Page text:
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Not only do migrations give many organisations the heebie-jeebies but, even after they’ve completed them, lots of companies are scared to death at the idea of turning their old system off, so they keep the new and old systems running in parallel for months or even years. In this article I want to discuss a tool called TRUcompare from Valiance Partners, which provides a test and validation environment that can reassure users, and regulatory bodies, that migration has been completed satisfactorily. Note that TRUcompare is not used within the migration process per se, only for testing its success.
First a word about Valiance Partners: this was originally established as a specialist migration consultancy and it has implemented over 200 migrations for or alongside its clients. It built TRUcompare precisely so that it could prove the success (or otherwise) of its migrations, particularly for firms subject to auditing by regulatory bodies. However, the company is now in the process of spinning out any revenues not directly associated with TRUcompare so that Valiance becomes a pure product company. Currently the company only has offices in the United States although it has customers in other regions.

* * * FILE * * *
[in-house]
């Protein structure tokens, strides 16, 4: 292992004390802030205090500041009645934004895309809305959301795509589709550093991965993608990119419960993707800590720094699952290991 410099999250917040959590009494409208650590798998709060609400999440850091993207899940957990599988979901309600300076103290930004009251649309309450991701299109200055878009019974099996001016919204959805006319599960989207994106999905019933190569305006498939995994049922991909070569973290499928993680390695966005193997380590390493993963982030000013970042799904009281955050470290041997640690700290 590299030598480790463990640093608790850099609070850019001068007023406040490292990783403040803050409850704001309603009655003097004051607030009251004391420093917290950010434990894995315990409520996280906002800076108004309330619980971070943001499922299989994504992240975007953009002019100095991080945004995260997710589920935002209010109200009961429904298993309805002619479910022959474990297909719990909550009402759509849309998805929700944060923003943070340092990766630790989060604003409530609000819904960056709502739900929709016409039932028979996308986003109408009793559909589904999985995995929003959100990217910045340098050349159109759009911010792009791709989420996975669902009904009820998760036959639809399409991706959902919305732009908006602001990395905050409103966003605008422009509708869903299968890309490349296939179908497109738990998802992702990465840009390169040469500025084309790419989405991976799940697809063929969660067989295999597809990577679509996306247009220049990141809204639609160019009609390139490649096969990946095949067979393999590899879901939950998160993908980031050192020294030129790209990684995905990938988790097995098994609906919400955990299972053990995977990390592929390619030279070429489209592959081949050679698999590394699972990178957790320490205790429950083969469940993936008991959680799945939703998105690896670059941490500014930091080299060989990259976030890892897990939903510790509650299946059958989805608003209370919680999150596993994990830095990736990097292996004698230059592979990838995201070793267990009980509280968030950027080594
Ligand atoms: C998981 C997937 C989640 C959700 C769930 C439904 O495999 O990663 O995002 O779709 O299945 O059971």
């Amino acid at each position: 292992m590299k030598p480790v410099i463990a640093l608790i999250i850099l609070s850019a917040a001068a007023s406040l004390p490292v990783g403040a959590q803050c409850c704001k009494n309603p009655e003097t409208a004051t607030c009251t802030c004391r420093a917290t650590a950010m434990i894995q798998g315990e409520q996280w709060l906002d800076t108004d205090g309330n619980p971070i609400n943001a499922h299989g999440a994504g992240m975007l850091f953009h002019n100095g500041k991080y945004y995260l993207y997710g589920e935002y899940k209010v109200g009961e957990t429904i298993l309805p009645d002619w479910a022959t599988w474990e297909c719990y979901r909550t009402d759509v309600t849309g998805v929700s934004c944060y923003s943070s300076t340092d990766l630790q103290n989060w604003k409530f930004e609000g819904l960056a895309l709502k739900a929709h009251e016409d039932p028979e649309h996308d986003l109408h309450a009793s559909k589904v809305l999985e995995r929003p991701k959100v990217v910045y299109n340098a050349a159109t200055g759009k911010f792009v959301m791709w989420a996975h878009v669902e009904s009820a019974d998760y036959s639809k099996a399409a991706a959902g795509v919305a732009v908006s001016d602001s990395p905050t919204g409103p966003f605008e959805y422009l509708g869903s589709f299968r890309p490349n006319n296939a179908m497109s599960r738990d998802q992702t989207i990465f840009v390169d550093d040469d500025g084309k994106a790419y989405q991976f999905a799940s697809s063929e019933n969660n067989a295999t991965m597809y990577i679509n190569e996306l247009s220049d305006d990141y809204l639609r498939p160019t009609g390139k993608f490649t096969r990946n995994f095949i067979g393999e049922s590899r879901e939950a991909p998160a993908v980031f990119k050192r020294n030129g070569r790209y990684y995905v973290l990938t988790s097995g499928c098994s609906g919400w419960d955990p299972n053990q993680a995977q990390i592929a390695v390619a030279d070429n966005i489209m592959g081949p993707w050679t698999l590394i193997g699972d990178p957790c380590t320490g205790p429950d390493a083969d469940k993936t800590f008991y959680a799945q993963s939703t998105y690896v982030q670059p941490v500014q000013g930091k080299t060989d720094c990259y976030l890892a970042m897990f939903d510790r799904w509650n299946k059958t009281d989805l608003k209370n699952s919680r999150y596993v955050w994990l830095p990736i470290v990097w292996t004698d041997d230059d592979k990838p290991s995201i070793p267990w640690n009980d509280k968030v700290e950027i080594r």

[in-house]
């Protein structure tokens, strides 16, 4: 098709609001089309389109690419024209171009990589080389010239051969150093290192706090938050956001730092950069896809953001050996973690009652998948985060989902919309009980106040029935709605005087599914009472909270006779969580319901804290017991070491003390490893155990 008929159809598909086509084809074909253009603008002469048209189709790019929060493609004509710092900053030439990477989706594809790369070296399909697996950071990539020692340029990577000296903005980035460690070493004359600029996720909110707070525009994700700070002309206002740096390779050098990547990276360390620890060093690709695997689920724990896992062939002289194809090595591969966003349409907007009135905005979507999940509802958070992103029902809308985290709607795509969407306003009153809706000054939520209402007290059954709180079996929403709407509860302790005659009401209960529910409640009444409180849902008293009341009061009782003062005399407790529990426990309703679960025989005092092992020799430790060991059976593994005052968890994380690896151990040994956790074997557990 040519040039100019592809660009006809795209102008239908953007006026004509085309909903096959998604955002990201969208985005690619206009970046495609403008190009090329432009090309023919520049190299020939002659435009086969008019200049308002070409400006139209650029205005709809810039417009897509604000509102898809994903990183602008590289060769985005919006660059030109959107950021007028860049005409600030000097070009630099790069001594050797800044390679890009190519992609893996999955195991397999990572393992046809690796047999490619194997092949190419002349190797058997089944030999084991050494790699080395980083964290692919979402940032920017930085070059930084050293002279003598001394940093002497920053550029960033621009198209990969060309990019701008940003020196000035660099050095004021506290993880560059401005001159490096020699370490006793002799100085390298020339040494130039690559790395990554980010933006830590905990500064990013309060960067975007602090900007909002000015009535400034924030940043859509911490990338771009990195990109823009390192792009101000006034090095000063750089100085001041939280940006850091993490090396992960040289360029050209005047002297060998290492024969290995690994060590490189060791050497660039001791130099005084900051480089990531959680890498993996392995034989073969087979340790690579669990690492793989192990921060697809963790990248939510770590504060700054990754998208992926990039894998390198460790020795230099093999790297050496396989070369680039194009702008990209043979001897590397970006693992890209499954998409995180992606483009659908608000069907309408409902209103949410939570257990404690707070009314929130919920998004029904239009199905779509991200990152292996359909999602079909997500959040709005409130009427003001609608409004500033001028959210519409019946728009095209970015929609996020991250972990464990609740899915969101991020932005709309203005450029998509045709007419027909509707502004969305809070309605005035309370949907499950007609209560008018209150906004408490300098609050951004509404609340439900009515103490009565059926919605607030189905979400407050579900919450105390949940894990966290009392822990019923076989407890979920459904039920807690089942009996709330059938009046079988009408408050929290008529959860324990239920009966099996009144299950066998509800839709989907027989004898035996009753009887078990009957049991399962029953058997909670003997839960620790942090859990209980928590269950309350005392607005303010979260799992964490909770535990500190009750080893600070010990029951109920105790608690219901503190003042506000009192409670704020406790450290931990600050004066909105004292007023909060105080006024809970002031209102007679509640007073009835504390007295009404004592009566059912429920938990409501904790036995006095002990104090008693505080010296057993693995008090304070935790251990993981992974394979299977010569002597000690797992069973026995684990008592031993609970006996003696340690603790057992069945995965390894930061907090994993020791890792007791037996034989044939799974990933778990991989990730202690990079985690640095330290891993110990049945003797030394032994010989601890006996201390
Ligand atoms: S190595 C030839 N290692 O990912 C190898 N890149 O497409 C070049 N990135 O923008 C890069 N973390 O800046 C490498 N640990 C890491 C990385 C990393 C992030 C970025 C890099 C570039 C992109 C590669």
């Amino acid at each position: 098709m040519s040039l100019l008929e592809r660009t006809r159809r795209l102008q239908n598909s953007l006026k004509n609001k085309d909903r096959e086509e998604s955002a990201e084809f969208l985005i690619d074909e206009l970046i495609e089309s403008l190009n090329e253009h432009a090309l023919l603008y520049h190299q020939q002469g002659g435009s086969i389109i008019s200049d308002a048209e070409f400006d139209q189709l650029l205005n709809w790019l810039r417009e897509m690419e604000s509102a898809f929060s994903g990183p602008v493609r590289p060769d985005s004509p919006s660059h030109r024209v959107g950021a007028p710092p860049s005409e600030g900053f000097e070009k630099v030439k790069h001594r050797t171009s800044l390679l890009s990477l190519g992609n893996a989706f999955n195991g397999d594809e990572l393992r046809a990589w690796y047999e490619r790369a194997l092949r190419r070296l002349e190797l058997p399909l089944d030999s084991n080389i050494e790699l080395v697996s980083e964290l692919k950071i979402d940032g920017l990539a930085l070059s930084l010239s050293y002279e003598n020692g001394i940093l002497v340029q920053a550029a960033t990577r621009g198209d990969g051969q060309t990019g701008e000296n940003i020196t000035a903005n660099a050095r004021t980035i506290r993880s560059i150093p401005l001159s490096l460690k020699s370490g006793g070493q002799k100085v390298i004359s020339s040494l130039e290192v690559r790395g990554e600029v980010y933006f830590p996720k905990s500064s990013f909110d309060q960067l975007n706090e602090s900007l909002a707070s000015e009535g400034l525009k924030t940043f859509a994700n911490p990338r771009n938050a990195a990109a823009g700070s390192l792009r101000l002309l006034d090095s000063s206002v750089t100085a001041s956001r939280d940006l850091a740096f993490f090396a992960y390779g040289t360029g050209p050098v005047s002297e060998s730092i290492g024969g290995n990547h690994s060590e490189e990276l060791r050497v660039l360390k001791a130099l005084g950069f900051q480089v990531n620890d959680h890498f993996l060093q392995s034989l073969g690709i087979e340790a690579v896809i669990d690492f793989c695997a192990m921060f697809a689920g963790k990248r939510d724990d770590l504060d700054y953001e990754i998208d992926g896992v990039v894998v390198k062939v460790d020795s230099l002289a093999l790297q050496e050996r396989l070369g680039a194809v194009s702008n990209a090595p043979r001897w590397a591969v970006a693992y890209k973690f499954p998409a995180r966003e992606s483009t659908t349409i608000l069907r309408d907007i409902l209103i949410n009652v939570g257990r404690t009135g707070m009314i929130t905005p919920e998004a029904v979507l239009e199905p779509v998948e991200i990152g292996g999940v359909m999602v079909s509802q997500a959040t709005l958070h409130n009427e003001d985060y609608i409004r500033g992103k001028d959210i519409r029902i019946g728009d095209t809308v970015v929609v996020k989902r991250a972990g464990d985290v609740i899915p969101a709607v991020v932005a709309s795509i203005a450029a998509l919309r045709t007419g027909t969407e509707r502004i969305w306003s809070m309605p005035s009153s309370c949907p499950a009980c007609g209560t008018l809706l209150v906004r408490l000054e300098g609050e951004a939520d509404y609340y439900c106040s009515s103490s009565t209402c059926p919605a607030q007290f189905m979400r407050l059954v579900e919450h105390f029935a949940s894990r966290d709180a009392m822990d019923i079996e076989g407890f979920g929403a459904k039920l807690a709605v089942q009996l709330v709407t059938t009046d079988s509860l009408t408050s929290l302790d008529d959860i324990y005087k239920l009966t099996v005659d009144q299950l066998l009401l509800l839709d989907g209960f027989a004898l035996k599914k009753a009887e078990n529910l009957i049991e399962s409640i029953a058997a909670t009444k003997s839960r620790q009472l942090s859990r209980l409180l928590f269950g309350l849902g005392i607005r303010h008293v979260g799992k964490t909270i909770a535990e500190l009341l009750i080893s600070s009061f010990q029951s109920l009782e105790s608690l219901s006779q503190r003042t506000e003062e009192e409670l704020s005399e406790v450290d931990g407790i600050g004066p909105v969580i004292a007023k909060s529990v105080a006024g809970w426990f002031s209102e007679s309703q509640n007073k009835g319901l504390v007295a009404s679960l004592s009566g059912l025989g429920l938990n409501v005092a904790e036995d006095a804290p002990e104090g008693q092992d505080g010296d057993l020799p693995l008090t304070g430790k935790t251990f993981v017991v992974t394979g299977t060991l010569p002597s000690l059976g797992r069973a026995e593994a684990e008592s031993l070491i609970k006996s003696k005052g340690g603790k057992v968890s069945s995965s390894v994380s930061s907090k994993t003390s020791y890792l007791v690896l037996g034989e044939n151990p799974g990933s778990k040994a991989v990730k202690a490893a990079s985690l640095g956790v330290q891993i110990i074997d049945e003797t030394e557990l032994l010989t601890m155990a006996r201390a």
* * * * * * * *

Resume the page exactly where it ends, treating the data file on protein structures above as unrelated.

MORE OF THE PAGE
Before I go on I should explain why I have referred to regulatory bodies. This is not something that normally crops up when dealing with pure data migrations. However, if the migration purely or partly involves content (as opposed to data) then compliance issues occur frequently when bodies such as the FDA (Food and Drug Administration) and SEC (Securities and Exchange Commission) have an interest in ensuring that migration has been correctly achieved.
TRUcompare works with both data and content and you start by profiling these, then defining the transformations that will be required (from which a specification is generated) and then, once migration is complete, the software compares all the data and content in the new system with the original data, taking into account the transformations that have occurred during the migration process. Notice that I said that it compares “all the data and content”: TRUcompare does an exhaustive test rather than relying on sampling that can be unrepresentative, thus eliminating the need for QA teams to do manual sampling.
Now, there are a couple of issues here. The first is that anybody from the data management world will question the duplication of effort in profiling and transforming data compared to using data quality and ETL (extract, transform and load) tools. However, nobody from the content management space would raise such issues because these sorts of tools simply do not exist in that arena. Secondly, profiling is an automated process so it isn’t necessarily onerous to do this twice (and, in any case, in TRUcompare it is not as detailed: it is not interested, for example, in discovering redundant columns). And, thirdly, it is arguable that for testing and validation purposes you actually should have a separate system for quality assurance and compliance reasons, otherwise you may get self-perpetuating errors.